By examining the polar ice cores, scientists are convinced that human activity has increased the proportion of greenhouse gases in the atmosphere, which has skyrocketed over the past few hundred years.
Included are items referring to the greenhouse effect, greenhouse gases, and global warming, as well as climate change. Catalog numbers, years of issue, and notes on the items featured are given when available.
If readers know of additional information or images, please contact the authors using the e-mail addresses at the bottom of this page. The natural greenhouse effect has resulted in an atmosphere warm enough to support life, but recent increased levels of greenhouse gases in the atmosphere due to human activities are hypothesized to have led to increased temperatures, in a process referred to as global warming.
This anthropogenic warming of the atmosphere appears to have caused changes to the climate above and beyond those that would naturally occur. Global warming is often subsumed into the more general term climate change, to represent its consequences.
It also has effects on the biosphere and the composition of the oceans, and it may be related to more frequent extreme weather events as well.
In this page, references to greenhouse gases CO2, methane, CFCs, freon, carbon dioxide, carbon emissions, heat-trapping gases, etc. This makes it easy to identify them for anyone who wishes to study them more closely.
Philatelic items for international conferences that have some relation to climate are found in the Climate-related international conferences page, where the major themes of each conference are listed.
In the tables of that page items with specific mention of climate change or global warming or other related text are highlighted in pale yellow so that the user can easily find them as well. Philatelic items for people who contributed to climatology are found in the Climatologists and contributors to climatology page, where brief classifications of their principal climatological contributions are found.
In both pages the anthropogenic climate change theme is displayed in red, so the user can easily find all the conference and climatologist items that also relate to anthropogenic climate change. Stamps in the Preserve the Polar Regions and Glaciers PPRG page can also be considered as implicitly related to the climate-change theme, although most of them do not mention climate change specifically.
Launch covers including anniversary-of-launch covers, and launch-related event covers farther below stamps, souvenir sheets, aerogrammes, postal cards, etc.Updates to this animation are now available Spiralling global temperatures. Click for full size animated version. The animated spiral presents global temperature change in a visually appealing and straightforward way.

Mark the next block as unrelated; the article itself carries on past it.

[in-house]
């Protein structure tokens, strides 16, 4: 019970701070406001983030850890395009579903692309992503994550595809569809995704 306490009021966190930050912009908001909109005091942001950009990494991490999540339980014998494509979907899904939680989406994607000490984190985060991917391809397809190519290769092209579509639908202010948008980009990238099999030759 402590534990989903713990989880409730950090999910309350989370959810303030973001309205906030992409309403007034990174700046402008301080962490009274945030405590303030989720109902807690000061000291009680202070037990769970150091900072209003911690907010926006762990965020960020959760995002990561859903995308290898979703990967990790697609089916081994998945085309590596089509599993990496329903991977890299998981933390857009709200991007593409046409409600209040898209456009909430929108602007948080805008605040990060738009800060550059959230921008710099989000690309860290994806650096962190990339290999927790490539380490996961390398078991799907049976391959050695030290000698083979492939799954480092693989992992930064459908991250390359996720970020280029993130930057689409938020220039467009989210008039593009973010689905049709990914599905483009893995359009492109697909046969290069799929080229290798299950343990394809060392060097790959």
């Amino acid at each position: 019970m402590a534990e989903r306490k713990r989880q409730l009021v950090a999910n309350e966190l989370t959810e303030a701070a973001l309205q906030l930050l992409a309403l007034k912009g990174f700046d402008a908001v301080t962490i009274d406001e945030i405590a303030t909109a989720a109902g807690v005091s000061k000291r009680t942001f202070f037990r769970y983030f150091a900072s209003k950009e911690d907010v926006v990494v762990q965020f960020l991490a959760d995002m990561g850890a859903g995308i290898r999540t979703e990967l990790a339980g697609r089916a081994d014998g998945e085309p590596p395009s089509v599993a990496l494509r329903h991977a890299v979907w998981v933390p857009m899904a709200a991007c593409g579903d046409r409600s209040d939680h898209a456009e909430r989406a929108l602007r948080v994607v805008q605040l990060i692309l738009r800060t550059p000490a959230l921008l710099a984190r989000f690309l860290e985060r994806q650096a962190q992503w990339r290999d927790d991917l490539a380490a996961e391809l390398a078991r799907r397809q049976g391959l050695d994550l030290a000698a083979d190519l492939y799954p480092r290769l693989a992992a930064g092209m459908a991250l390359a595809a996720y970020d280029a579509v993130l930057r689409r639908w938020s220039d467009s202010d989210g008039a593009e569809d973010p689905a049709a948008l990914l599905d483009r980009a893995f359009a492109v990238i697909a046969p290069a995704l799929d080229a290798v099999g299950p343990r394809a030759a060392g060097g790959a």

The pace of change is immediately obvious, especially over the past few decades.
Apr 26, · temperatures, global warming is feared for its effects on climate change, such as rising sea levels and the melting of glaciers, that will ultimately result in a non-sustainable environment and negative health consequences for mankind. In its Fifth Assessment Report, the Intergovernmental Panel on Climate Change, a group of 1, independent scientific experts from countries all over the world under the auspices of the United Nations, concluded there's a more than 95 percent probability that human activities over the past 50 years have warmed our planet.
Climate Change and its effects of White water rafting Parker Blackstock ADVG T Nov 24/ Angela Bueckert With the rising effects of Global warming taking its toll on glaciers and agriculture in British Columbia, surprisingly the white water rafting industry has managed to grow significantly in the last 20 years.
Anthroprogenic Climate Change and Its Effects.
Human-induced climate change will have various effects on our landscapes and on our way of life. Discuss the causes of anthropogenic climate change, and using examples from Ireland and internationally.
Recent Examples on the Web. Natural selection simply does not operate on the same timescale as industrialization, so to keep pace with anthropogenic change, wild animals have resorted to altering their behavior rather than their genes.
— Katherine J.
Wu, Smithsonian, "How Humans Created the Ultimate Superpests," 9 July Where is his own secret science that refutes findings anthropogenic.